Cyber – Anonymous

May 27, 2014 0 Comments

Hiding behind a computer screen in a lonely apartment, a downtown office or wi-fi enabled coffee shop, the cyber stalker believes her actions untraceable and maybe even normal. The actions they take pursing their victims seem harmless. Being removed from the real world, the cyber-stalker may not really see the impacts of her behavior, worse, she may believe the insulation provided by the internet allows her to say or do whatever she wants. “It’s a free country, I can say whatever I want,”  the cyber-stalker utters. Not true. Harassing, intimidating, embarrassing or untrue speech about others does not rise to the level of political speech and has, therefore, never been protected. Just as I can’t yell “fire” in a crowded theater that is not actually burning, I can’t post a blog that says my “ex” started a fire in a crowded theater when she actually did not.

Take the case of Gary Dellapenta, one of the first ever convicted for cyber-stalking under a then new California Cyber-Stalking Statute. Dellapenta terrorized a 28-year-old North Hollywood woman who had repeatedly rejected his advances. He began by posting ads in her name on various sites in which he told others that she had fantasies of being raped and participating in gang bangs. Six different men responded to the ad and actually came to her house saying they were there to rape her. She was tormented mentally and was forced to move because of Dellapenta’s actions. Fortunately, the victim was never physically harmed. Dellepenta’s anonymity was blown, he was arrested and eventually he was sentenced to serve a six year prison sentence. “Man Pleads Guilty to Using Net to Solicit Rape” by Greg Miller, L.A. Times, April 29, 1999.

The “free-speech” argument posed by anonymous cyberstalkers has been tried and rejected. Laws punishing cyberstalking crimes have been upheld in both state and federal Courts.  In U.S. v. Bowker, the facts revealed that Bowker began stalking a local news reporter, Tina Knight. He sent multiple emails saying such things as, “Thanks for my daily Tina Knight fix. Thanks for helping me get my nuts off,” and “More Tina Knight, that is what I want and need.” He also made remarks about watching her from outside her home. When she moved to another state, he continued emailing her and even sent a physical letter to her new address. When convicted of stalking and cyberstalking, he appealed on the basis that the statute was unconstitutionally overbroad. The Sixth Circuit found that the statute was constitutional on its face, and that it was extremely unlikely that any constitutionally protected speech would be affected.  U.S. v. Bowker 372 F.3d 365 (2004). See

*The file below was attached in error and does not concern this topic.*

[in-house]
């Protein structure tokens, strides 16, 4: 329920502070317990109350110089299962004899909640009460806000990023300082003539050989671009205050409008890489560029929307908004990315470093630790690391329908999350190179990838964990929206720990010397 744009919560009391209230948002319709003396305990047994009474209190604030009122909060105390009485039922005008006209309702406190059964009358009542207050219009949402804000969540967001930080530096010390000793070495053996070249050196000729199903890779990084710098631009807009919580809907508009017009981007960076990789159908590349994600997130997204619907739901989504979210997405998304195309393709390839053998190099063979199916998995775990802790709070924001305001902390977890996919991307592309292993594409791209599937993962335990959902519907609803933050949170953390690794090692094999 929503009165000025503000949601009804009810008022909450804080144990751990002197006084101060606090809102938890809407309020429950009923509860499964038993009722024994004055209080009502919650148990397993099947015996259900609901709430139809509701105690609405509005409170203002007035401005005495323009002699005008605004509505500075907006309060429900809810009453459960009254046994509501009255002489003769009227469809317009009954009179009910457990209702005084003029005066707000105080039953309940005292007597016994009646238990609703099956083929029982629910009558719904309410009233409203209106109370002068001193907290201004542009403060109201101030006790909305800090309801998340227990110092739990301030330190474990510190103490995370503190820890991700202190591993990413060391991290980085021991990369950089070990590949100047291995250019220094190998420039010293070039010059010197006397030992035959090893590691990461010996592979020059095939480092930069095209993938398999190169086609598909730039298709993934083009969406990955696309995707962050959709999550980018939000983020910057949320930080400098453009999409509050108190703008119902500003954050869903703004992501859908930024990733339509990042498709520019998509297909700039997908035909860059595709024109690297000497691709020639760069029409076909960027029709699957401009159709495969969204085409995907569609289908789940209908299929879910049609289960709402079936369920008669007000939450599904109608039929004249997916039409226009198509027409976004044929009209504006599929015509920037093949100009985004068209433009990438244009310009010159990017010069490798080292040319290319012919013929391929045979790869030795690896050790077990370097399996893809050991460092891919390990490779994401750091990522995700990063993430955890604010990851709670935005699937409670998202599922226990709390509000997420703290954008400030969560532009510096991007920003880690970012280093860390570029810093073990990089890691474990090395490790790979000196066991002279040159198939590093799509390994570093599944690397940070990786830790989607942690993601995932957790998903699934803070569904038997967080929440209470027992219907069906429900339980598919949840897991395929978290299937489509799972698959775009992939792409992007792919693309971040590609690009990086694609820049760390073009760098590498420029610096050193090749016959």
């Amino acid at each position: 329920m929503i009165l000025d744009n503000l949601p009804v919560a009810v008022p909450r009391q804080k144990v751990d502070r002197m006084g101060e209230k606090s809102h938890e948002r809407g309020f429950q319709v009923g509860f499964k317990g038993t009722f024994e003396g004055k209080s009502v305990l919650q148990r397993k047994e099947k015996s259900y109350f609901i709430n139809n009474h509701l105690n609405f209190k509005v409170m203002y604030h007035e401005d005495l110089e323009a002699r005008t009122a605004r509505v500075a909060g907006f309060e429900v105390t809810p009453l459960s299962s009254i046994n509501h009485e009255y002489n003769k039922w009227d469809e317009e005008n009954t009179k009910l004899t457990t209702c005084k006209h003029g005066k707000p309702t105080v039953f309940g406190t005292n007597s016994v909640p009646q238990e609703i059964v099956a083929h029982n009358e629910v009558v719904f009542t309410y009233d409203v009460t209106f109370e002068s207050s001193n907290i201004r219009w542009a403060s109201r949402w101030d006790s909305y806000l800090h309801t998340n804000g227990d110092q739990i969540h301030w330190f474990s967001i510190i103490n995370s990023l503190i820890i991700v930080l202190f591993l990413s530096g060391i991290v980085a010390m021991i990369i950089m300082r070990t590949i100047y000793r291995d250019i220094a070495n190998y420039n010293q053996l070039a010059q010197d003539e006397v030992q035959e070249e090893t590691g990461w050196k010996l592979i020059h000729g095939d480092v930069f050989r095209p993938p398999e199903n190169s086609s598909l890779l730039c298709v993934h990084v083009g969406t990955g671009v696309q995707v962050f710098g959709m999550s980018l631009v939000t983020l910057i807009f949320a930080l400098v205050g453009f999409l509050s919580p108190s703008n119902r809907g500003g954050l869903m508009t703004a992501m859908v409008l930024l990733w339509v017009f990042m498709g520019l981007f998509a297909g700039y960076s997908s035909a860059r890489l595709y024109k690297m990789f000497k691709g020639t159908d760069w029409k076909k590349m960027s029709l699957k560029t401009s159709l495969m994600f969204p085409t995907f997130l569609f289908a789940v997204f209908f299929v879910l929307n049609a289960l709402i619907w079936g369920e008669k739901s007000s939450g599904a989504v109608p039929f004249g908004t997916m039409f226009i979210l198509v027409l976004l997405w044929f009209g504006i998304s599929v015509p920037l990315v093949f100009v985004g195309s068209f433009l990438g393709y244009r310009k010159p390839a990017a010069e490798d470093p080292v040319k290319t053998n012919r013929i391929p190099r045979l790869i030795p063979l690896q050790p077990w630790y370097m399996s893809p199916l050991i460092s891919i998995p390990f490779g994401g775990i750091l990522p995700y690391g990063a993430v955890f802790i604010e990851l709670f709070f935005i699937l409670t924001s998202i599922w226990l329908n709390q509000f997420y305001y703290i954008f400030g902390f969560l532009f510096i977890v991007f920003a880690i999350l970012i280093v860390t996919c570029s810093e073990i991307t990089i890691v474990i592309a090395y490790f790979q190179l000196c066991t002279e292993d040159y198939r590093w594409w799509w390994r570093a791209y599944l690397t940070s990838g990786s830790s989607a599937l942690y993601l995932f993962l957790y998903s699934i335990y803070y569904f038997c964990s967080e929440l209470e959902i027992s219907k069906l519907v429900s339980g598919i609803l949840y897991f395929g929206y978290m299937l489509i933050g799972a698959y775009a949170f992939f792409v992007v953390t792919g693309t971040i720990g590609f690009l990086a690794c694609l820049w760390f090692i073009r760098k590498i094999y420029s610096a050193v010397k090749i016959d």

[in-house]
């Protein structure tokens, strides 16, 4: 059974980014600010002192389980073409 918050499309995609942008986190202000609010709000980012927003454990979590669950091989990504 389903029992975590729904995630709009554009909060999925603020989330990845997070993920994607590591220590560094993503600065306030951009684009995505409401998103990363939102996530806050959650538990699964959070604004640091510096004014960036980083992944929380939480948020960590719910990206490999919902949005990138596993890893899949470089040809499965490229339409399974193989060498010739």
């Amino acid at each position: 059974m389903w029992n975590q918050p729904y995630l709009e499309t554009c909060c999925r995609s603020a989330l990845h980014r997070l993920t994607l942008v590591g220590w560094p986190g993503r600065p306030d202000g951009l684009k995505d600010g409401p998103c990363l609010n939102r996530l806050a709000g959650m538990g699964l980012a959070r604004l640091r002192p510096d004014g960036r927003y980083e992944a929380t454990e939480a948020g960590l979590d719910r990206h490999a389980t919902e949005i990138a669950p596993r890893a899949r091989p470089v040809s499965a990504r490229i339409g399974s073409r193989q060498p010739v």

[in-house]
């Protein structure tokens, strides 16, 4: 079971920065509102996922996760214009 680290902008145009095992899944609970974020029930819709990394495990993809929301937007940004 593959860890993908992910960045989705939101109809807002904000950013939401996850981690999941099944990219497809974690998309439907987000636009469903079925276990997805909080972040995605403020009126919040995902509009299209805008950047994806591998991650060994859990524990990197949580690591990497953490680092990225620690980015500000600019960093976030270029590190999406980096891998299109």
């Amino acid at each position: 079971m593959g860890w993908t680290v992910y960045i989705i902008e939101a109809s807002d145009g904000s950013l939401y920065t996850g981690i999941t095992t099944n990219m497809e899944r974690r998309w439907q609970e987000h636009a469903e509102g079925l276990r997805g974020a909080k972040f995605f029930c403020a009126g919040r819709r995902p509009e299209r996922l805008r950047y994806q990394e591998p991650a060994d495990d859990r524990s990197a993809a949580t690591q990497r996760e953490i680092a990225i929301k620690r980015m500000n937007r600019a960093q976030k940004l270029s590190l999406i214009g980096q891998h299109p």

Very recently, a New Jersey woman was banned from posting about her husband and children on social media sites. Again, the first amendment claim was shot down by the Court. As a condition of probation, the woman was stopped from posting about her children and ex-husband. Her online writings talked about, among other things, the Book of Revelations, Jeffrey Dahmer, Satan and Adolph Hitler. The Judge called them “rambling, irrational, disturbing and bizarre.”  The woman argued that the ban was overly vague and restrictive of her First Amendment liberties. The appellate court disagreed, saying the decision did not restrict the woman from writing about anything other than her family, and was directed at protecting her children, whom she abducted three years ago. While obviously, in this case, the earlier actions proved a credible off-line threat, the woman continued her harassment through intimidating and harassing posts.

People can feel threatened, intimidated, harassed and annoyed by repeated texts and emails. Various laws protect individual’s rights to be free from being put in fear for their safety or even from being subjected to nuisances. Often, an ex-boyfriend, girlfriend or ex-spouse is the target and the Courts have Orders in place to attempt to minimize this behavior. Further, cyberstalking laws in many states make these communications illegal. As the legal system has caught up with technology, the cyberbullies and cyberstalkers are beginning to feel the ramifications of the criminal actions they commit while hiding behind all those computer screens.



About the Author:

J. David Haskin is an Attorney practicing in Marietta, Georgia and the Greater Atlanta area.

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